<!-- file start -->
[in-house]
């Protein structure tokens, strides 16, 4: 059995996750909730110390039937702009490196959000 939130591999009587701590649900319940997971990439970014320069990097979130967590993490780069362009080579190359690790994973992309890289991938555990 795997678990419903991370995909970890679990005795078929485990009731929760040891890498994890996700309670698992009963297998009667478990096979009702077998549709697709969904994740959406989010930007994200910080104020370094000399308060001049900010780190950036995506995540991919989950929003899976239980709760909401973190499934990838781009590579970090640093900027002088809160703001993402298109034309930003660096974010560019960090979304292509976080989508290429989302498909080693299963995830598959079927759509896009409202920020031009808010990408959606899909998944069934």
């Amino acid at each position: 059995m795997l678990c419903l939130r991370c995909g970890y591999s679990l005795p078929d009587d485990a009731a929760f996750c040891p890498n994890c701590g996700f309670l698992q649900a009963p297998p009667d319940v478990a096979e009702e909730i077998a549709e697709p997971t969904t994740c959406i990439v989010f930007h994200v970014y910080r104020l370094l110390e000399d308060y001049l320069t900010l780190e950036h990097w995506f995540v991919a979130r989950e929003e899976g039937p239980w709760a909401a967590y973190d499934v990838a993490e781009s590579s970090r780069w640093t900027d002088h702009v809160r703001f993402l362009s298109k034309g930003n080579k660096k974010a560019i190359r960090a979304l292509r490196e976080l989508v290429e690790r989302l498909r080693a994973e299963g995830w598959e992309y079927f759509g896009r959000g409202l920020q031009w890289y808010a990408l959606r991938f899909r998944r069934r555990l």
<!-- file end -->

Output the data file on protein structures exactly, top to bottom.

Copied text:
[in-house]
């Protein structure tokens, strides 16, 4: 059995996750909730110390039937702009490196959000 939130591999009587701590649900319940997971990439970014320069990097979130967590993490780069362009080579190359690790994973992309890289991938555990 795997678990419903991370995909970890679990005795078929485990009731929760040891890498994890996700309670698992009963297998009667478990096979009702077998549709697709969904994740959406989010930007994200910080104020370094000399308060001049900010780190950036995506995540991919989950929003899976239980709760909401973190499934990838781009590579970090640093900027002088809160703001993402298109034309930003660096974010560019960090979304292509976080989508290429989302498909080693299963995830598959079927759509896009409202920020031009808010990408959606899909998944069934």
């Amino acid at each position: 059995m795997l678990c419903l939130r991370c995909g970890y591999s679990l005795p078929d009587d485990a009731a929760f996750c040891p890498n994890c701590g996700f309670l698992q649900a009963p297998p009667d319940v478990a096979e009702e909730i077998a549709e697709p997971t969904t994740c959406i990439v989010f930007h994200v970014y910080r104020l370094l110390e000399d308060y001049l320069t900010l780190e950036h990097w995506f995540v991919a979130r989950e929003e899976g039937p239980w709760a909401a967590y973190d499934v990838a993490e781009s590579s970090r780069w640093t900027d002088h702009v809160r703001f993402l362009s298109k034309g930003n080579k660096k974010a560019i190359r960090a979304l292509r490196e976080l989508v290429e690790r989302l498909r080693a994973e299963g995830w598959e992309y079927f759509g896009r959000g409202l920020q031009w890289y808010a990408l959606r991938f899909r998944r069934r555990l």